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Hydrogen power gets up to speed

Nuts & Bolts

August 18, 2007|Daniel Yi | Times Staff Writer

Albert Gore III was clocked at more than 100 mph in a Toyota Prius. Perhaps police should be glad he didn't get his hands on a Ford Fusion Hydrogen 999.

Ford Motor Co. said this week that it set a land-speed record for a production-based hydrogen-fuel-cell-powered car when its prototype racer ran 207.3 mph at the Bonneville Salt Flats in Wendover, Utah.

The 999, named after a record-setting 1902 race car owned by company founder Henry Ford, was the first of its kind to attempt a speed record, but the result was impressive nonetheless.

Green car technology is cheered by environmentalists, but it has largely failed to rouse performance enthusiasts. Ford said the work it did to set the speed record would help it develop commercially viable hydrogen fuel cell vehicles.

The zero-emission engine, which uses hydrogen to power an electric motor, is one of several alternative-fuel technologies being explored by carmakers, along with ethanol, hybrid technology and plug-in electric power.

2 luxury sedans get top crash ratings

Out of five large luxury sedans tested, only two received the highest safety ratings in side-impact crash tests by the insurance industry.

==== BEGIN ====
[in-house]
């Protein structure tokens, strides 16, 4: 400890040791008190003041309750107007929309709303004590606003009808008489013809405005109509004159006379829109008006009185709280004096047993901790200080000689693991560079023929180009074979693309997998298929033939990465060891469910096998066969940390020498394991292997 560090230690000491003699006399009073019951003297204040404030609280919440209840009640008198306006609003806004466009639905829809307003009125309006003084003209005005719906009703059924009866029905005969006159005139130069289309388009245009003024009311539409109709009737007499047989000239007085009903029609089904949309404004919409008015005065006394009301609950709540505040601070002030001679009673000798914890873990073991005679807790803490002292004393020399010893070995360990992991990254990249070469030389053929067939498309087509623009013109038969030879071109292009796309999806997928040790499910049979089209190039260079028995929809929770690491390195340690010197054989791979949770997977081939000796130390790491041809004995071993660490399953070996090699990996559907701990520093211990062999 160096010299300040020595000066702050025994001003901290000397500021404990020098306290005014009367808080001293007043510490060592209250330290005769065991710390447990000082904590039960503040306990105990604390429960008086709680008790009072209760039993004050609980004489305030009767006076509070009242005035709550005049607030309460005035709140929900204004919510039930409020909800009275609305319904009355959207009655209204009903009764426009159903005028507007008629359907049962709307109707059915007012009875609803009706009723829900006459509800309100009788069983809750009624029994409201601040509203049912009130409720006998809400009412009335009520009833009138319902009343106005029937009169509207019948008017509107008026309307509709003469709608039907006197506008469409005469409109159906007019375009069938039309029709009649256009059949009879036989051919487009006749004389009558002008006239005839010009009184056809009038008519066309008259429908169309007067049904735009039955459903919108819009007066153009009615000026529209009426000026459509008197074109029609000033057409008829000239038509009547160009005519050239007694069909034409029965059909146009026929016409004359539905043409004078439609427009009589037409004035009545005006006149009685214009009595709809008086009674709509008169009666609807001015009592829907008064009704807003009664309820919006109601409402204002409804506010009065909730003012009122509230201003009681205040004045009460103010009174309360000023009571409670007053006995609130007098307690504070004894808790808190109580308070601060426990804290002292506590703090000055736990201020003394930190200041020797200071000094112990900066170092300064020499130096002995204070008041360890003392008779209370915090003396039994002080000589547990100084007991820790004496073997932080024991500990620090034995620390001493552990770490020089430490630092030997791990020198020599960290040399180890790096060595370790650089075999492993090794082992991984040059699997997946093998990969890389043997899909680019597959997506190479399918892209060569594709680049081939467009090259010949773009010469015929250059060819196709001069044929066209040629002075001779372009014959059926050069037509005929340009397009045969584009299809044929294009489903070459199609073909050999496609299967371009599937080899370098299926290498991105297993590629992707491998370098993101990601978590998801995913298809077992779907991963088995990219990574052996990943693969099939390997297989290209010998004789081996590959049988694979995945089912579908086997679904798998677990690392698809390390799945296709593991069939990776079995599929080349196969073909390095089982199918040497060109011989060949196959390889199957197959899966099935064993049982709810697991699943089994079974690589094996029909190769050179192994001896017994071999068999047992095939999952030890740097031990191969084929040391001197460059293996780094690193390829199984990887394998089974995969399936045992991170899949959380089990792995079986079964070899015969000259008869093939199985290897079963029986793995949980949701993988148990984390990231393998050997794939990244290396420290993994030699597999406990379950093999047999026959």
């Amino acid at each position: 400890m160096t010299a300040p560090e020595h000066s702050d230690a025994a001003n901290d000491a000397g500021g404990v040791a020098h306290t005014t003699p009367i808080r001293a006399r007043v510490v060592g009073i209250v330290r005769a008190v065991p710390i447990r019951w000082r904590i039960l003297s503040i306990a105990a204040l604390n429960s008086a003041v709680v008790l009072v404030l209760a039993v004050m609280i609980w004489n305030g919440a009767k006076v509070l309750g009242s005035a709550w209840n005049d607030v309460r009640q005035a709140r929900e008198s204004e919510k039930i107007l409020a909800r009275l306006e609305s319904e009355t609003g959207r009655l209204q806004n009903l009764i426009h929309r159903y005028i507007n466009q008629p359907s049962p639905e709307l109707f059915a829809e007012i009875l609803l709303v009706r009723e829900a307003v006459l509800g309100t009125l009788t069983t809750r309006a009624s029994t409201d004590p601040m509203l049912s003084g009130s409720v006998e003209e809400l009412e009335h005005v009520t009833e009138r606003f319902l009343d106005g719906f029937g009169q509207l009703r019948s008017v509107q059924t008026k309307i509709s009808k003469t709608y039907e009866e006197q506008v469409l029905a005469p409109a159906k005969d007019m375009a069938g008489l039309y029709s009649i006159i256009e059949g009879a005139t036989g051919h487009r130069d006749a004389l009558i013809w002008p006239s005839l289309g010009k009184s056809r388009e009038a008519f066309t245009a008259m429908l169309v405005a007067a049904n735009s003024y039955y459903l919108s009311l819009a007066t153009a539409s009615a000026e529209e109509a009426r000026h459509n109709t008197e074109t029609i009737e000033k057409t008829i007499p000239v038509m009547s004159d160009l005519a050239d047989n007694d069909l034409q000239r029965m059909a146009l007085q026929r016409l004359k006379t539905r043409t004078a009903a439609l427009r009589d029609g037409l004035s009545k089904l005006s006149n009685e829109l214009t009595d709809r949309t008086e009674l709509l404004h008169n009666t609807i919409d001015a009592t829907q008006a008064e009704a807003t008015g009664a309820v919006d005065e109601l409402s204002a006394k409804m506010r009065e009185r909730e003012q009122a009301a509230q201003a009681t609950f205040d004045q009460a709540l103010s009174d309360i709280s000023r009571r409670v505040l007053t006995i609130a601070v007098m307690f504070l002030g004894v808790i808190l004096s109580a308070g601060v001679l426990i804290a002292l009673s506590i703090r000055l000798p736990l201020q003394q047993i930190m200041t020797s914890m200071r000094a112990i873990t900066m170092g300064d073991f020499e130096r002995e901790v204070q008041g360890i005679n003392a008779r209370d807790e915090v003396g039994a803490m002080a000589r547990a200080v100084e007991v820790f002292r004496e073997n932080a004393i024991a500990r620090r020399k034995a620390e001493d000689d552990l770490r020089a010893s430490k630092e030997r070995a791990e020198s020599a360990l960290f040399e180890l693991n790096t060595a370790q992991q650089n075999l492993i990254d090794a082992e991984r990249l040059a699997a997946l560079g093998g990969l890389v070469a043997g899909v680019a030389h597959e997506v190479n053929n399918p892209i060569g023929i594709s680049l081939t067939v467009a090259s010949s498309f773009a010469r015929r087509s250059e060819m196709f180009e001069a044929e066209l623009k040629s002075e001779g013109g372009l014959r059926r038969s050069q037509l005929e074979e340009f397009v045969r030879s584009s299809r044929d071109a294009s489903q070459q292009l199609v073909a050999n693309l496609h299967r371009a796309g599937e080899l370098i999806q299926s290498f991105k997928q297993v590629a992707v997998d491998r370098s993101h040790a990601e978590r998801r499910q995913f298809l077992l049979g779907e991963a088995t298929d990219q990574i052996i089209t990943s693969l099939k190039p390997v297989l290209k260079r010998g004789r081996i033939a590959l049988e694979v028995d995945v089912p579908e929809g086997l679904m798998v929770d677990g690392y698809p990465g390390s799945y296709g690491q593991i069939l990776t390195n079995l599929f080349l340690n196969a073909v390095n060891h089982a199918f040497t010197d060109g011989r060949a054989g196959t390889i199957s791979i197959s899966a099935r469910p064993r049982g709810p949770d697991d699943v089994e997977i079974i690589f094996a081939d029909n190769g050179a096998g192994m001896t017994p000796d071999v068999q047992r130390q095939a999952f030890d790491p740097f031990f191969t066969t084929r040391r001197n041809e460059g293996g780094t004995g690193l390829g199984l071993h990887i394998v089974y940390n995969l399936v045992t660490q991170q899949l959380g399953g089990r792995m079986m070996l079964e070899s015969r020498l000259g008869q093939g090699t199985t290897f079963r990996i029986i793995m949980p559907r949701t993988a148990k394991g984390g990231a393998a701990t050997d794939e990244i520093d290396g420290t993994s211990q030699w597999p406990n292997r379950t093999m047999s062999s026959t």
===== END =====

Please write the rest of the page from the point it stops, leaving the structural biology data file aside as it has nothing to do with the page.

The Volvo S80 and the Acura RL received ratings of "good," and the Mercedes E Class and the Cadillac STS were "acceptable." The BMW 5 Series received a rating of "marginal," just above the lowest rating of "poor."

Side-impact crashes are the second-most common type of fatal crashes on American roads, behind frontal crashes, according to the Insurance Institute for Highway Safety, which conducted the tests. About 9,200 people were killed in side-impact crashes in 2005.

The Kia Amanti was also rated "good" for side impact. All tested cars were 2007 models, except for the BMW, which was a 2008 model.

The Volvo S80 also received the highest ratings in previous tests for front and rear crashes.

Pump prices fall again in Southland

Summer temperatures may be rising, but gas prices continued to drop this week, by more than 8 cents in most of the region, according to the Automobile Club of Southern California.

The average price of self-serve regular gasoline in the Los Angeles-Long Beach area was $2.864, 8.1 cents less than last week, 26 cents lower than last month and 37 cents lower than a year ago.

The price in San Diego was $2.894, 8.2 cents lower than last week's price, 24 cents lower than last month and 36 cents cheaper than last year.

In the Inland Empire, the average price was $2.847, a drop of 8 cents from last week, 26 cents from last month and 42 cents from last year.

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daniel.yi@latimes.com

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